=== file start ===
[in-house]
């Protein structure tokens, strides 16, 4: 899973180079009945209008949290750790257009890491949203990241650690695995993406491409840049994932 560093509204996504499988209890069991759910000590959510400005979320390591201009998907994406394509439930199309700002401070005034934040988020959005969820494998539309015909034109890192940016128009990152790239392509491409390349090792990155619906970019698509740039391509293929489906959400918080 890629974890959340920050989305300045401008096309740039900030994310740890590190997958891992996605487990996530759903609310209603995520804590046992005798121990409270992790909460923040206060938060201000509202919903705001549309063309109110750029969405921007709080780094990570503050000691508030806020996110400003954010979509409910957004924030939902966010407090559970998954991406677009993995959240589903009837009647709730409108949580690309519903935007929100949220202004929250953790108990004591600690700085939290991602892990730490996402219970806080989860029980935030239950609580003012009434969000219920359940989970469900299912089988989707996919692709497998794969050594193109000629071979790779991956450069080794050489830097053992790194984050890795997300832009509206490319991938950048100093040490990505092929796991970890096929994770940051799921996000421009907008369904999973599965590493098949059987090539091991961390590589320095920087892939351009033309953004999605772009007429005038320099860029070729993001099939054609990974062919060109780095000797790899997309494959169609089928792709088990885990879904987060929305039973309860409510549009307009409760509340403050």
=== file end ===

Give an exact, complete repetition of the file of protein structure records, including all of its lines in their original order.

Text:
[in-house]
């Protein structure tokens, strides 16, 4: 899973180079009945209008949290750790257009890491949203990241650690695995993406491409840049994932 560093509204996504499988209890069991759910000590959510400005979320390591201009998907994406394509439930199309700002401070005034934040988020959005969820494998539309015909034109890192940016128009990152790239392509491409390349090792990155619906970019698509740039391509293929489906959400918080 890629974890959340920050989305300045401008096309740039900030994310740890590190997958891992996605487990996530759903609310209603995520804590046992005798121990409270992790909460923040206060938060201000509202919903705001549309063309109110750029969405921007709080780094990570503050000691508030806020996110400003954010979509409910957004924030939902966010407090559970998954991406677009993995959240589903009837009647709730409108949580690309519903935007929100949220202004929250953790108990004591600690700085939290991602892990730490996402219970806080989860029980935030239950609580003012009434969000219920359940989970469900299912089988989707996919692709497998794969050594193109000629071979790779991956450069080794050489830097053992790194984050890795997300832009509206490319991938950048100093040490990505092929796991970890096929994770940051799921996000421009907008369904999973599965590493098949059987090539091991961390590589320095920087892939351009033309953004999605772009007429005038320099860029070729993001099939054609990974062919060109780095000797790899997309494959169609089928792709088990885990879904987060929305039973309860409510549009307009409760509340403050």